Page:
While transferring a file to a remote server is pretty easily done using PuTTY's sister program, pscp, sometimes one finds oneself to be too lazy to go through the steps required. Shouldn't it be possible to simply copy and paste the (text) file into a remote editor via PuTTY? It is and it works a peach. However, it does crack the shits every now and then complaining about the length of the clipboard (paste).
Earlier today, I wanted to recover some files that I'd added to version control (for safe keeping). However, I did not want to retain the pesky
.svn files that plague every directory in the tree (unlike the wonderful git). GOOG directed me to solutions that all rely on Linux tools to do the trick. The following does work admirably:
Some documents contain paragraphs which are wrapped often at the 80 character mark to help with formatting and readability. This is sometimes accomplished using forced line breaks which can be quite annoying especially when you want to reverse it as I did earlier today. Rather than messing with regex and weird edge cases, use Vim which provides a lovely solution! Here it be:
The latest version of Picasa (v3.9) is armed with Google Plus support. I suppose that this is fine even though Google Plus is inherently evil (albeit not as evil as Facebook). However, the application's camera support is lacking and Google has officially stopped supporting the product under Linux. They've also pulled many of the links and even download sites and archive sites are oddly only providing v3.9. However, Google's own servers continue to (knowingly or unknowingly) host to install file for the admirable robust v3.8. Here it is:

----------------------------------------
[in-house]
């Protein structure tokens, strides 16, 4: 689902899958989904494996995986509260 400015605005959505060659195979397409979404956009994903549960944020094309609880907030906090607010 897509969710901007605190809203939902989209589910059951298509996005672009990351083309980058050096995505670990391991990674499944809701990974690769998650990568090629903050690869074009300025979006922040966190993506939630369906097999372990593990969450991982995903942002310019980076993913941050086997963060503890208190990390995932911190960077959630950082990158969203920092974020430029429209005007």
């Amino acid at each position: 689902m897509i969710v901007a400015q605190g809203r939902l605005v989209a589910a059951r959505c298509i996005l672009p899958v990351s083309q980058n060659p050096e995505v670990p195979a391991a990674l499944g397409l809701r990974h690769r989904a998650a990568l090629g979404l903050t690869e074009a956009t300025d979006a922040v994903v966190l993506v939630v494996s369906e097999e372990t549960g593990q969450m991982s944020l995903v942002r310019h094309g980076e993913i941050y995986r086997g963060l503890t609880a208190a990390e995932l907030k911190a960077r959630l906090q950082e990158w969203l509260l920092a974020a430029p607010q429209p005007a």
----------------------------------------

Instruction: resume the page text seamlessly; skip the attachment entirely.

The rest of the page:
I tried installing the Twitter module for a client and ran into the following error during authentication (oauth):
Here are some postfix queue management commands that I find myself using regularly (on an Ubuntu server):
Fresh install of Ubuntu Server 12.04 LTS: After installed SSHD, I found that logging in remotely was a time-consuming process as the password prompt took ages to pop up after the username prompt. Binging about, I found that this was due to SSHD performing a reverse DNS lookup of my IP to potentially check if all is kosher. Turning this check off fixes the issue:
All those who SSH into servers ought to use GNU Screen. The following is some additional configuration that can be added to a
.screenrc file in your home directory. These lines do wonders to the usability of the system:
Installing Aegir 2 on a fresh install of Ubuntu Saucy in a Virtualbox, I ran into the following message:
The drush command '@hostmaster pm-enable hosting_queued' could not be found.
To fix this run,
sudo mysql_secure_installation and ensure that you remove anonymous users. This should do the trick.
Using Virtualbox (4.3.6) on an XP64 machine, I ran into the following error while trying to install a 64-bit version of Ubuntu:
this kernel requires an x86-64 CPU, but only detects an i686 CPU, unable to boot
This happens even if the host machine is a 64-bit machine. To fix this, reboot the box and enter the BIOS. Look around for a virtualisation setting and enable it. Save and exit the BIOS configuration screen.